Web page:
Bitter Leaf Tree (Gymnanthemum extensum)

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The best use for components of bitter leaf tree (Gymnanthemum extensum, syn. Vernonia amygdalina, Pim Pai Lin; 展枝斑鸠菊 zhan zhi ban jiu ju in Chinese; หนานเฉาเหว่ย nan chao woe in Thai) will vary, depending on your ailment and who you ask. It has a number of folkloric uses that vary by different regions throughout the world, especially in parts of Asia and Africa. Leaves of bitter leaf tree can apparently be used for everything from a crispy substitute for salad greens, to treating parasitic worms, to regulating issues for diabetics, to treating Malaria symptoms. Simply put: Bitter leaf tree is an edible plant that aligns with the thinking that bitter foods are key to digestion support and general well-being.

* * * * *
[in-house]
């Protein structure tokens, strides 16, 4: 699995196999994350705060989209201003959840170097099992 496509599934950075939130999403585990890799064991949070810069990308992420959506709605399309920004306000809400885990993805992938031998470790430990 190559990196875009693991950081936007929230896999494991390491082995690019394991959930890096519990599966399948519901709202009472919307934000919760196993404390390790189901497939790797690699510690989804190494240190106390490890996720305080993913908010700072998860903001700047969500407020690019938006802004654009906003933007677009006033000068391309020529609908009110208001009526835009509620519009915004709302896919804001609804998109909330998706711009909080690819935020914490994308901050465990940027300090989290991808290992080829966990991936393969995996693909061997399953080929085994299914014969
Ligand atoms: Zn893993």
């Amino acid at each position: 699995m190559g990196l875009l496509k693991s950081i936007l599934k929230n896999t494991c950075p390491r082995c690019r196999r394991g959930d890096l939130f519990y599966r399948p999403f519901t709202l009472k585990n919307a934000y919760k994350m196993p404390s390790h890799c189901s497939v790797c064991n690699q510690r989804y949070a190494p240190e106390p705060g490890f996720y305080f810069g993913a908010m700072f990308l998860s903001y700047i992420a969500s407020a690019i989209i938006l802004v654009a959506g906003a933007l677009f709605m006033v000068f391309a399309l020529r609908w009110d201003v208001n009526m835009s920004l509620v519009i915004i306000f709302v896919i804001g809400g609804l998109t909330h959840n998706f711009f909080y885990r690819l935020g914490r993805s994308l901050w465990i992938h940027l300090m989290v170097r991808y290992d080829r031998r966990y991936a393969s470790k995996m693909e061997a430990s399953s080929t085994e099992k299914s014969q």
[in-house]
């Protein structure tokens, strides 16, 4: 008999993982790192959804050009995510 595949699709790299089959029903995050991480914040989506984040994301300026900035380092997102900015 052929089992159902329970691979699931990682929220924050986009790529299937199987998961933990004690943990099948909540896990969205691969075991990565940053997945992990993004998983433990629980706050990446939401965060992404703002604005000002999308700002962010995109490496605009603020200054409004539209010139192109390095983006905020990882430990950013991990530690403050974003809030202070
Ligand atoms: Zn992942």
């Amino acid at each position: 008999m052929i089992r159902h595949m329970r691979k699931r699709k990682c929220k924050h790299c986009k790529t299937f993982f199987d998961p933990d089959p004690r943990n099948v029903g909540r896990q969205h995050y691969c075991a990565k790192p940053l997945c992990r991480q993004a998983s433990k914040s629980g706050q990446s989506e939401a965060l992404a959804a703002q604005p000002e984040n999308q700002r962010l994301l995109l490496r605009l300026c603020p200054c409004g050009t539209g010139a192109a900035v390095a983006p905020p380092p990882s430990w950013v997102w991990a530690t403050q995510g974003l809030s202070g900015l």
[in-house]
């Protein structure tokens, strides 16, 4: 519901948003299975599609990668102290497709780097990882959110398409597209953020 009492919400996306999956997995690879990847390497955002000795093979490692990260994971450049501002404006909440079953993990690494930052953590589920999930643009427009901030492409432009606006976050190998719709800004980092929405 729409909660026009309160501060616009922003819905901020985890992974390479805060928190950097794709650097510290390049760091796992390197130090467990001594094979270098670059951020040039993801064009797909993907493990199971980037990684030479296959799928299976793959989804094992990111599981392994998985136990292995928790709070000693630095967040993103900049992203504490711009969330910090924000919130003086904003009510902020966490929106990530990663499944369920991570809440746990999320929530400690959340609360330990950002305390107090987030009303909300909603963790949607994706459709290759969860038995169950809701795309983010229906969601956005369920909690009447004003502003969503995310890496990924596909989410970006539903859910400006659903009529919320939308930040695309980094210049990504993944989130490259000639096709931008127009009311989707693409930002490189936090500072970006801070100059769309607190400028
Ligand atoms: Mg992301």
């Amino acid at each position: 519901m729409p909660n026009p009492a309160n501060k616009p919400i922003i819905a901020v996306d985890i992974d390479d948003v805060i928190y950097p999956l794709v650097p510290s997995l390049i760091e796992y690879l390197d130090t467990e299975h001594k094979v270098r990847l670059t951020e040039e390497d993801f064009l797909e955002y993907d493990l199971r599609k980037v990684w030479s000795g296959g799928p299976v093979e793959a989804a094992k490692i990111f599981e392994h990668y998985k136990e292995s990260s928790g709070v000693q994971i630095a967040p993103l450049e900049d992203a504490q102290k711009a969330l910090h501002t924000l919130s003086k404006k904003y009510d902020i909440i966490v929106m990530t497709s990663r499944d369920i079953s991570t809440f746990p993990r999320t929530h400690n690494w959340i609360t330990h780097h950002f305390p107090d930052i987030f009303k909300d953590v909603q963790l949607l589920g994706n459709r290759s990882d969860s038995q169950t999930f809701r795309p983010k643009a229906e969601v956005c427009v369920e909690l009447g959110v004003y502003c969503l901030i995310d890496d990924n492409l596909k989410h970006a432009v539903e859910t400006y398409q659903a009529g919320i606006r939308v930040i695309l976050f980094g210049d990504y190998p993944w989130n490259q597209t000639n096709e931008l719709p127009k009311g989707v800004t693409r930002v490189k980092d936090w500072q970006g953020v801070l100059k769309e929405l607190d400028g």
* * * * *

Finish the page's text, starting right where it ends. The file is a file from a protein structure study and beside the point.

Bitterness in plants like Gymnanthemum extensum is an evolutionary trait to discourage animals from grazing on it. However tempted herbalists learned that you can offset the bitter taste of the leaves by boiling or soaking them in multiple changes of water. This member of the Asteraceae family varies in size, growing anywhere from a small shrub in some regions, to twenty-foot-high trees in other parts of the world. In the wild, it can be found by a sweet trademark scent, thriving near sources of water like rivers and lakes, or areas with high rainfall and humidity.

Prime harvesting time is during the rainy season, when clipping shoots when water is high will encourage new shoots to grow. Traditional uses of bitter leaf tree include ingestion of water-based extracts for alleged treatment of liver diseases, gastrointestinal issues, bacterial infections, malaria, diabetes, kidney problems, and more. We highly suggest consulting medical professionals before any DIY-doctoring for these issues.

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